Linda and I have a new hobby, we're net controllers on the Wednesday edition of the Amigo Net. The Amigo Net is a High Frequency Single Sideband (HF/SSB) radio net that meets daily on a frequency of 8122 kHz. I run the net, which means asking other boats to 'check-in' on the net, and facilitate boats contacting each other. Also we spend all morning taking down notes at lightning speed. The net also has weather which is given by a man named Don in Oxnard CA. He spends about eight hours a day preparing weather forecasts for western Baja, the Sea of Cortez and south to Panama. He transmits his forecast to the Amigo Net and it's the net controller's job (me on Wednesday) to copy it all down. Today this process involved about 30 minutes of rapid fire typing - the weather is a complicated thing. In spite of the nerve wracking work we're enjoying having something productive to do with our time.

We went out to celebrate Linda's birthday last night. It was just the two of us and we had Italian food if you can believe it. I had a great pasta with shrimp and pesto sauce, and Linda had pizza. About half way though dinner some friends wandered by in the street below the second floor balcony where we were seated, and when they found out it was Linda's birthday dinner they stopped to sing 'Happy Birthday'. We topped the evening with a trip to the Thrifty Ice Cream shop, yes the same as the Thrifty drug store complete with the cylindrical ice cream scoop. Linda had two small scoops, one of black cherry and the other mango. I had two Thrifty sized scoops, one black cherry and the other chocolate brownie. Barra de Navidad is so civilized...

Friday, February 04, 2005

Road Kill Dinner

February 3, 2005
Barra de Navidad, Colima Coast (19o 11' N 104o 40' W, about 90 miles south of Puerto Vallarta)

We moved from the anchorage off Melaque the other day to the lagoon of Barra de Navidad. This is a fully protected harbor, meaning there's no swell in this anchorage whatsoever. The only down side is getting in. The entrance to the lagoon is through a narrow, un-marked channel which shoals rapidly on either side. Everyone has their favorite way of following the channel ("head for the tallest palm tree on the island", "Keep the fish trap close on your right hand side and line up the sunken panga with the corner of the house", "head straight for the left hand edge of the island and turn only after you pass the black boat"). We did our best to average these directions and went really slow. We felt the shallow water on the right hand side of the channel on our way, using the depth sounder, but we made it in without running aground which was better than the boat that came in before us did. We dropped our anchor in a whopping 12 ft of water and let out 80 ft of chain rode. In spite of seemingly good holding there were a couple boats that had to re-anchor when the wind came up so we decided to sit tight on NAKIA for the first windy afternoon to make sure we'd stay put. No problems.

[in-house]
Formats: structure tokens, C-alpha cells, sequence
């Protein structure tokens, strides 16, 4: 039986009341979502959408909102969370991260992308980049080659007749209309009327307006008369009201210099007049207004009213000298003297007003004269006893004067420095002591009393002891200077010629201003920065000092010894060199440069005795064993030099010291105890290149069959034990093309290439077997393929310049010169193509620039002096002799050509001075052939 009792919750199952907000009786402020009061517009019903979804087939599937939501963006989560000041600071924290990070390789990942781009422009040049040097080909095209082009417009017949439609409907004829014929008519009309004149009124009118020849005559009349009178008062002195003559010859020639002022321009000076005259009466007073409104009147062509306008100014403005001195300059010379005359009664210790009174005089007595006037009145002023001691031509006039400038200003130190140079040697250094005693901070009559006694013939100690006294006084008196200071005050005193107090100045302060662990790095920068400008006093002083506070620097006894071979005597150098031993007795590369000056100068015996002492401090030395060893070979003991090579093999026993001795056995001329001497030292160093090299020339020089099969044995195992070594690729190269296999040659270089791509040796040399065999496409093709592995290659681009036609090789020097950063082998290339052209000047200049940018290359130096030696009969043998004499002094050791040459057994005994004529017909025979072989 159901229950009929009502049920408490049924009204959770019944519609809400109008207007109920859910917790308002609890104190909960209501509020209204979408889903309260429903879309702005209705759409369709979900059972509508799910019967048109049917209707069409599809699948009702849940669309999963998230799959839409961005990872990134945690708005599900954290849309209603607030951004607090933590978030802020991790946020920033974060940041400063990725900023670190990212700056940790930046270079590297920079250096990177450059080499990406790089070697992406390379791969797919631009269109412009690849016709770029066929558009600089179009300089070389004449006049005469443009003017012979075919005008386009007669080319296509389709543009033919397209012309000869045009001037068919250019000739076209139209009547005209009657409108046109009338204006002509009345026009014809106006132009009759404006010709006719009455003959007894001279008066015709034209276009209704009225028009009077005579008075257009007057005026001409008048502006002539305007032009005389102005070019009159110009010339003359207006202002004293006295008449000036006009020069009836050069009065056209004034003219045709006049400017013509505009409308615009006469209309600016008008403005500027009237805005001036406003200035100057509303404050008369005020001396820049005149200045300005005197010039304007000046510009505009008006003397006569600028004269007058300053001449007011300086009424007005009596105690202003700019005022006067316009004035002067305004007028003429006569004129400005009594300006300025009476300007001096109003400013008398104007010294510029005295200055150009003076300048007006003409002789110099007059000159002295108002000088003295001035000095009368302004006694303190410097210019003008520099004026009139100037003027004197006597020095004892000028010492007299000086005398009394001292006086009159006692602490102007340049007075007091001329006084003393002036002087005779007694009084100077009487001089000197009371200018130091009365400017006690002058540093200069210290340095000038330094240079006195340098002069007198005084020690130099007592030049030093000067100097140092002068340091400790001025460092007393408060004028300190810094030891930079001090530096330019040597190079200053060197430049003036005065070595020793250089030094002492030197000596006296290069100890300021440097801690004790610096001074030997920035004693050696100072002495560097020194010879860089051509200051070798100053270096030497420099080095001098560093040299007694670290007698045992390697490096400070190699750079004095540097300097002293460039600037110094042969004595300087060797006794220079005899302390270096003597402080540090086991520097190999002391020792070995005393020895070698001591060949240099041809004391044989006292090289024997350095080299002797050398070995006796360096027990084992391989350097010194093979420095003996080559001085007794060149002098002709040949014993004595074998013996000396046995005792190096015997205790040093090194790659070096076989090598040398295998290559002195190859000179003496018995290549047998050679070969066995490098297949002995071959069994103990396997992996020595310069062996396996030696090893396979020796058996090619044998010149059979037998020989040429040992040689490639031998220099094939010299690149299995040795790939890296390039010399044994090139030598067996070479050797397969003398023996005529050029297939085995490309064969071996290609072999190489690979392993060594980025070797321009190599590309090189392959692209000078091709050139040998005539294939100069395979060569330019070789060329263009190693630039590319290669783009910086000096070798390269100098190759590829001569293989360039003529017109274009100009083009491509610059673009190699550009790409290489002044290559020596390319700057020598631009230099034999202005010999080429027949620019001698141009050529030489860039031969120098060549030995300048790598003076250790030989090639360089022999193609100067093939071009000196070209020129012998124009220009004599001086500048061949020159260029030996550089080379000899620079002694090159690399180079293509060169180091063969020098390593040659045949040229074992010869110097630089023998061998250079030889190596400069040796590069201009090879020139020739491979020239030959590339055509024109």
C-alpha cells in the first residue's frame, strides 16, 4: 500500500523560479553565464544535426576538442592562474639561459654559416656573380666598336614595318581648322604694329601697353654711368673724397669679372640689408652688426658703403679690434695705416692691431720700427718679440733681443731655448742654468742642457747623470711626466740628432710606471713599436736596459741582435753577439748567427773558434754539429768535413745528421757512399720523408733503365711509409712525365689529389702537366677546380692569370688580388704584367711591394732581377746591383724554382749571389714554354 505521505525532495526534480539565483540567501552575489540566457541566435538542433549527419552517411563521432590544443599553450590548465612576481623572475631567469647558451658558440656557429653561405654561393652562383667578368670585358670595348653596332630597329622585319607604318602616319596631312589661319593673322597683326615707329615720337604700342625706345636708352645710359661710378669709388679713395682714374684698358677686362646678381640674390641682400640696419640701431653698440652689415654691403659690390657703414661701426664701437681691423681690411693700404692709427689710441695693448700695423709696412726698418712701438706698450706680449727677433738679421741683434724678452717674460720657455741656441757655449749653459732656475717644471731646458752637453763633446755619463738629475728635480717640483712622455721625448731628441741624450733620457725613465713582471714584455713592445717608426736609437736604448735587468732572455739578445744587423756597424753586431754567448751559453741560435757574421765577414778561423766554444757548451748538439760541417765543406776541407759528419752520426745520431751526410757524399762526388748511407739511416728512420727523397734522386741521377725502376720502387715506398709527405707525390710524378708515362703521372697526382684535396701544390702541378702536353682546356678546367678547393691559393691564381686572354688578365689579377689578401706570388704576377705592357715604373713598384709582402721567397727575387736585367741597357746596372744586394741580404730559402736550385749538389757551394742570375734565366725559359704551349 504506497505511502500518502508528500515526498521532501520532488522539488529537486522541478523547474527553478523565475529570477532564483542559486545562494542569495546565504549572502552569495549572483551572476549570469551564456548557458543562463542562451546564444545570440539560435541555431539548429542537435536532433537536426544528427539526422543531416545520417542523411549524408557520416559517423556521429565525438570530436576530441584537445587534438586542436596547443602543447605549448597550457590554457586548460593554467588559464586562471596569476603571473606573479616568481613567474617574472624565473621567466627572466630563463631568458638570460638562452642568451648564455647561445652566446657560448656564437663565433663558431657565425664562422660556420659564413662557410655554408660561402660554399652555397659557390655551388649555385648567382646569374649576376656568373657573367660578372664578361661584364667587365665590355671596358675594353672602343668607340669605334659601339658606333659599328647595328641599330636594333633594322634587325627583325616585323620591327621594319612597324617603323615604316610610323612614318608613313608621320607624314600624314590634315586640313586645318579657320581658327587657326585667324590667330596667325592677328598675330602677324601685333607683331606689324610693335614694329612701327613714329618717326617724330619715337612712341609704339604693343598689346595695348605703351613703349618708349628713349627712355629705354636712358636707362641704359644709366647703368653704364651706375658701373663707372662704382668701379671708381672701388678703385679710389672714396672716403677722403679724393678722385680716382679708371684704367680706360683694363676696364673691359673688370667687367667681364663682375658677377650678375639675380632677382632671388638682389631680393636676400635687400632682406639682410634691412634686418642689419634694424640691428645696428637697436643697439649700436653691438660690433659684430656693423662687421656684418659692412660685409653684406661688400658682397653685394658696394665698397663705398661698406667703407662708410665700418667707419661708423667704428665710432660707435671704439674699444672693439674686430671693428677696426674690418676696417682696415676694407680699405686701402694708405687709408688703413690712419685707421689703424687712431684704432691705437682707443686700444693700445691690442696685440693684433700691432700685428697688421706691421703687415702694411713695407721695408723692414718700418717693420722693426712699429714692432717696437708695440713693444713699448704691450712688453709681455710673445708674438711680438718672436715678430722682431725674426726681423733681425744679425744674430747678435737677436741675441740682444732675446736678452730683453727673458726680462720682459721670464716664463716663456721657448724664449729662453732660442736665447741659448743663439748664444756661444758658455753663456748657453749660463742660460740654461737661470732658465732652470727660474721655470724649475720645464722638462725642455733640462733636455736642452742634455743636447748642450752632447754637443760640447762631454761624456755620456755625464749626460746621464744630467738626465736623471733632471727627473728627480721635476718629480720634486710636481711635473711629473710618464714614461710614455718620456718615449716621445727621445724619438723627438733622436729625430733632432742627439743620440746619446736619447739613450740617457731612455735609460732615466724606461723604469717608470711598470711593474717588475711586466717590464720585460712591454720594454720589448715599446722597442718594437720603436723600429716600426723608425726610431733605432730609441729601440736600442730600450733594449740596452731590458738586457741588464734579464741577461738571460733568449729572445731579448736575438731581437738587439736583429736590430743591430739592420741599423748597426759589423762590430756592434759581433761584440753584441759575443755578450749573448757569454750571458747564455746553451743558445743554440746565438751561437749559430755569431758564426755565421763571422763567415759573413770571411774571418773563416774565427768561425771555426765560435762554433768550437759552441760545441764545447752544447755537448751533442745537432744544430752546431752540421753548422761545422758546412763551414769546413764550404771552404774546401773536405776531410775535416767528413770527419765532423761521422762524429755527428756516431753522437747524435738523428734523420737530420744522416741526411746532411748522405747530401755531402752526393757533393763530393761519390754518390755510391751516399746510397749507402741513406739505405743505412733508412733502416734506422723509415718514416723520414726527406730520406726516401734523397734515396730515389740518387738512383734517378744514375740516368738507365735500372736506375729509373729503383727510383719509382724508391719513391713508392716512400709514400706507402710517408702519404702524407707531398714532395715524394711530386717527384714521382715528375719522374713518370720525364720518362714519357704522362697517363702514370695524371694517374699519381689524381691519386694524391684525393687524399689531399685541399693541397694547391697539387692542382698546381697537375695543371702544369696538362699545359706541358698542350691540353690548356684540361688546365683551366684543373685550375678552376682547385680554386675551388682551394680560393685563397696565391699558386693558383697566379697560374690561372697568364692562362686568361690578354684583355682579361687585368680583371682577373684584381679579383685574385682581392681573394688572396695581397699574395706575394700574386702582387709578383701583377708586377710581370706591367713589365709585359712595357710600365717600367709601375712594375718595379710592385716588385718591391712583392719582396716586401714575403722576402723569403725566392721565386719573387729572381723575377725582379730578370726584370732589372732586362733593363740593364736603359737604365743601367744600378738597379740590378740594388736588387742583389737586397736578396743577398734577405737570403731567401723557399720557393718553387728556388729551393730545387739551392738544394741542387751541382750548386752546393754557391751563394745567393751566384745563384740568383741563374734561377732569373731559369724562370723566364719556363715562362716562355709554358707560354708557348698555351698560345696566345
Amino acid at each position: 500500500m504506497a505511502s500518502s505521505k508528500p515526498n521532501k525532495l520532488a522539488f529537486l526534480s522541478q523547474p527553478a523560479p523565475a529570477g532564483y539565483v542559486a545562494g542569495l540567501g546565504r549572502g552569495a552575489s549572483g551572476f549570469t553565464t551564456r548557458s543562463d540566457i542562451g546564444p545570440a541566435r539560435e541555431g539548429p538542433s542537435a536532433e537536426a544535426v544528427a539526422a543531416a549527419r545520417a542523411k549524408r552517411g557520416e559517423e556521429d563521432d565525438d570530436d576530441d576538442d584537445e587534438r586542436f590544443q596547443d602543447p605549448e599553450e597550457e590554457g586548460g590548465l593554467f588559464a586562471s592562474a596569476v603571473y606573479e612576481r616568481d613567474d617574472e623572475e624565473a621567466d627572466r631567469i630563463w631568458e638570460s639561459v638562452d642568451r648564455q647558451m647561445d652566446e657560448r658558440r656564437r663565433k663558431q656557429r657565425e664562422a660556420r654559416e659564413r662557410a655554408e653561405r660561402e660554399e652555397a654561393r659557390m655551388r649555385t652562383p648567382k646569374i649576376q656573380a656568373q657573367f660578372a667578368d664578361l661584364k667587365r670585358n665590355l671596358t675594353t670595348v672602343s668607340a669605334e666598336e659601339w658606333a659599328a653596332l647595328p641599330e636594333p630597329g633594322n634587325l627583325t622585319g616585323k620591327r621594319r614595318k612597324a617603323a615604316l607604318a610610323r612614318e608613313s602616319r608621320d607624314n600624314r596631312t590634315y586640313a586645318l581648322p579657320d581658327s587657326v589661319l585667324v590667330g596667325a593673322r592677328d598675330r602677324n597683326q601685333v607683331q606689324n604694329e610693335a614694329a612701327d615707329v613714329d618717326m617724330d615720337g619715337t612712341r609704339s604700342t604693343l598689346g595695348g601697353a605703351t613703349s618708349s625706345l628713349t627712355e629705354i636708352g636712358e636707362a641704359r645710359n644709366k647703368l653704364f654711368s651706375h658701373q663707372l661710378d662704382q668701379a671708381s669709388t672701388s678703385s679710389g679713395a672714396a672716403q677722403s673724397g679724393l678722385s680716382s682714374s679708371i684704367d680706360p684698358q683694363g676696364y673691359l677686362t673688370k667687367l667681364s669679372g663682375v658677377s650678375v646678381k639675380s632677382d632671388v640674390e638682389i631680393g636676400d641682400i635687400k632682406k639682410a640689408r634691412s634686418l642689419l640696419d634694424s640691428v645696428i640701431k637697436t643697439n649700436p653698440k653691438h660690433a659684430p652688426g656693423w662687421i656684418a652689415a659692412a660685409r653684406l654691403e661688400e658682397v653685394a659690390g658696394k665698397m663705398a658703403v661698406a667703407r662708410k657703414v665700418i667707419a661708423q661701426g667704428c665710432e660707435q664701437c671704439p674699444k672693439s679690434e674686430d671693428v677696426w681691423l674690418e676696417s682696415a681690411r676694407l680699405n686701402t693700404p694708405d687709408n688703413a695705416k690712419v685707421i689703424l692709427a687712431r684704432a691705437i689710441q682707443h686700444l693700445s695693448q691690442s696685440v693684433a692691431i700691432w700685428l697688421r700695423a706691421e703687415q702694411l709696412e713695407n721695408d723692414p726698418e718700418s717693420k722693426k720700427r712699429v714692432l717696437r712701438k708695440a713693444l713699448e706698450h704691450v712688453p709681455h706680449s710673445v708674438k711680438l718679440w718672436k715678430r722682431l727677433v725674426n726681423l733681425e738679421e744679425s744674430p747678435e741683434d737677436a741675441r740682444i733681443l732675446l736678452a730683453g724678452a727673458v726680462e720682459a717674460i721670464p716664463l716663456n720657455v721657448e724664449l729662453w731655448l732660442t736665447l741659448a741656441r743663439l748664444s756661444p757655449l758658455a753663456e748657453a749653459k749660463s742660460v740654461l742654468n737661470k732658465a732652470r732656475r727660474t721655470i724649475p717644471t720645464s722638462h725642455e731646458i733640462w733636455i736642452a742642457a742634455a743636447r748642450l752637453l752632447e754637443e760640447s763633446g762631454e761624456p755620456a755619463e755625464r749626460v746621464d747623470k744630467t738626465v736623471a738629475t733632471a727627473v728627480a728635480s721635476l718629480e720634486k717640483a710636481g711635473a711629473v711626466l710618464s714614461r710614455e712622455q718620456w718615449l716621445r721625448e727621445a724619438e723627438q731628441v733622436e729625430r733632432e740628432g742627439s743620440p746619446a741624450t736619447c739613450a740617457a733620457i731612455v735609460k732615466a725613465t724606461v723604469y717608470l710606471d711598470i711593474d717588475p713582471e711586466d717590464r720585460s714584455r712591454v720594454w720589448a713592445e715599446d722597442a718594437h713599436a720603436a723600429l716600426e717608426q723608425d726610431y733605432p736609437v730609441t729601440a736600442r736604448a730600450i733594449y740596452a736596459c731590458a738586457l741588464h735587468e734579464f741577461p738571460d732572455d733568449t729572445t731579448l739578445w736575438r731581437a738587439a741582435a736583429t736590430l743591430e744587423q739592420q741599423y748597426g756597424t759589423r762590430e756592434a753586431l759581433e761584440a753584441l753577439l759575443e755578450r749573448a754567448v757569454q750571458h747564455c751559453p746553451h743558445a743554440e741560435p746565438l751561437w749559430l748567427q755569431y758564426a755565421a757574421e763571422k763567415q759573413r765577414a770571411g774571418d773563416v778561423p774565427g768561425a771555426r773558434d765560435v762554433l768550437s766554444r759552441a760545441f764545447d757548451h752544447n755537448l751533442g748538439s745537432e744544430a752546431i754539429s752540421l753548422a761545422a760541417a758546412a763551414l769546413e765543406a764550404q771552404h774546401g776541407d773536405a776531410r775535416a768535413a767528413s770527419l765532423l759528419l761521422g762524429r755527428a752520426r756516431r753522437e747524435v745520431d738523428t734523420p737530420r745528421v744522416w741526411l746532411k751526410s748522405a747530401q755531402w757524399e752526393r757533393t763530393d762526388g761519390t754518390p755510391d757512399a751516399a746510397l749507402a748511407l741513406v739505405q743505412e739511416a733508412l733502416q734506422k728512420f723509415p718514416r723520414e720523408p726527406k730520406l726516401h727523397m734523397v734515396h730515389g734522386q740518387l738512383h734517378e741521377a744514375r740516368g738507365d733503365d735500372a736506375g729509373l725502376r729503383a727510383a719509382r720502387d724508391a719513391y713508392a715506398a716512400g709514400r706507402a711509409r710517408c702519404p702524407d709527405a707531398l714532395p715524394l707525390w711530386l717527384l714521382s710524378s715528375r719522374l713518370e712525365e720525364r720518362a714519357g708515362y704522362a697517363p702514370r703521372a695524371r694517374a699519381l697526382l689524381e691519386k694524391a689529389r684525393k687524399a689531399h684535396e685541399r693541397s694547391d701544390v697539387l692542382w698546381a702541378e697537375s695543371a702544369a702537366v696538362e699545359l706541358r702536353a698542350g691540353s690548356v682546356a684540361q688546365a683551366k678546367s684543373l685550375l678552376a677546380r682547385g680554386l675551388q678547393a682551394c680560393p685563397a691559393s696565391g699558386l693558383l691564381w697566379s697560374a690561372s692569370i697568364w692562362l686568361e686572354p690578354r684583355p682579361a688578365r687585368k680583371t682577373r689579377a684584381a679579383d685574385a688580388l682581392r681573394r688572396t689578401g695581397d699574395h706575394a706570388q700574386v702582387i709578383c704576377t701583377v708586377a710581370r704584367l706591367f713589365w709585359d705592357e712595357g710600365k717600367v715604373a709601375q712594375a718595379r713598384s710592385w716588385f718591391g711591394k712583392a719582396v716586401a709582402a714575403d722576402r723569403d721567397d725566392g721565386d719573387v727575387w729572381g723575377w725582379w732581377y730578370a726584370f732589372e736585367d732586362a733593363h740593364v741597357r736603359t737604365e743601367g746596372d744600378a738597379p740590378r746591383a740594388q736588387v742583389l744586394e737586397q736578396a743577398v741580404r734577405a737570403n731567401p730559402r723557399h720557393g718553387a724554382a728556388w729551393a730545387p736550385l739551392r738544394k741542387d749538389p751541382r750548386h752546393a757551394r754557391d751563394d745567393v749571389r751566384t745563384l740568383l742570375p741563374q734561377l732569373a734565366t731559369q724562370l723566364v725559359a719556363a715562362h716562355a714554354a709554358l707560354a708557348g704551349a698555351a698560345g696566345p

In spite of other cruisers raving about Barra de Navidad we're kind of cold on the place. There really isn't that much to do outside of shopping for tourist junk, eating in restaurants and drinking in bars. There aren't any good tiendas or super mercados and everything except the bars and restaurants closes up by 4pm. We liked Melaque much more. For example, we spent last Sunday evening in Melaque. There's a little plaza (one square block) across the street from the church. There are two evening masses, one at 7 and another at 8. By the time the 8 pm mass lets out the plaza is packed with people. Everyone is wearing their finest Sunday church cloths and everyone walks around and around the tiny plaza, taking a Paseo as if it were the grand Malacon of Puerto Vallarta. Very cool. We had dinner for about $2.50 each; we each got two tamales, some French Fries and a churro. Of course being at anchor in the Barra lagoon isn't bad, there's absolutely no roll. We could be in our slip in Redwood City and it wouldn't be any more calm. Between the stillness of the anchorage and the lifelessness of the town I'm sleeping pretty well these days.

Every area in Mexico seems to have it's own unique form of street cuisine. In Zihua it was hamburgers and bacon wrapped hot dogs served hot from the grill of the corner push cart. In Barra it's BBQ chicken. The chickens are prepared a couple of different ways. There is the standard rotisserie where the chicken is placed on a spit with half a dozen other chickens and slowly roasted until golden brown. The other more prevalent method of cooking is the butterfly cut BBQ where the back of the chicken is cut out and the breast split. The chicken is then spiced and laid out flat on the grill to cook. We were in the process of looking for a good BBQ stand when we met up with a couple of friends from another boat. We asked them if they had any recommendations for BBQ chicken and he blinked back at us with a confused expression. We went on to explain the BBQ method and he said "Oh, you want a road kill!" and gave us directions to his favorite road-kill-aria. Needless to say we had the rotisserie chicken, maybe the mental image will wear off in time and we can try the butterfly cut then.

John and Linda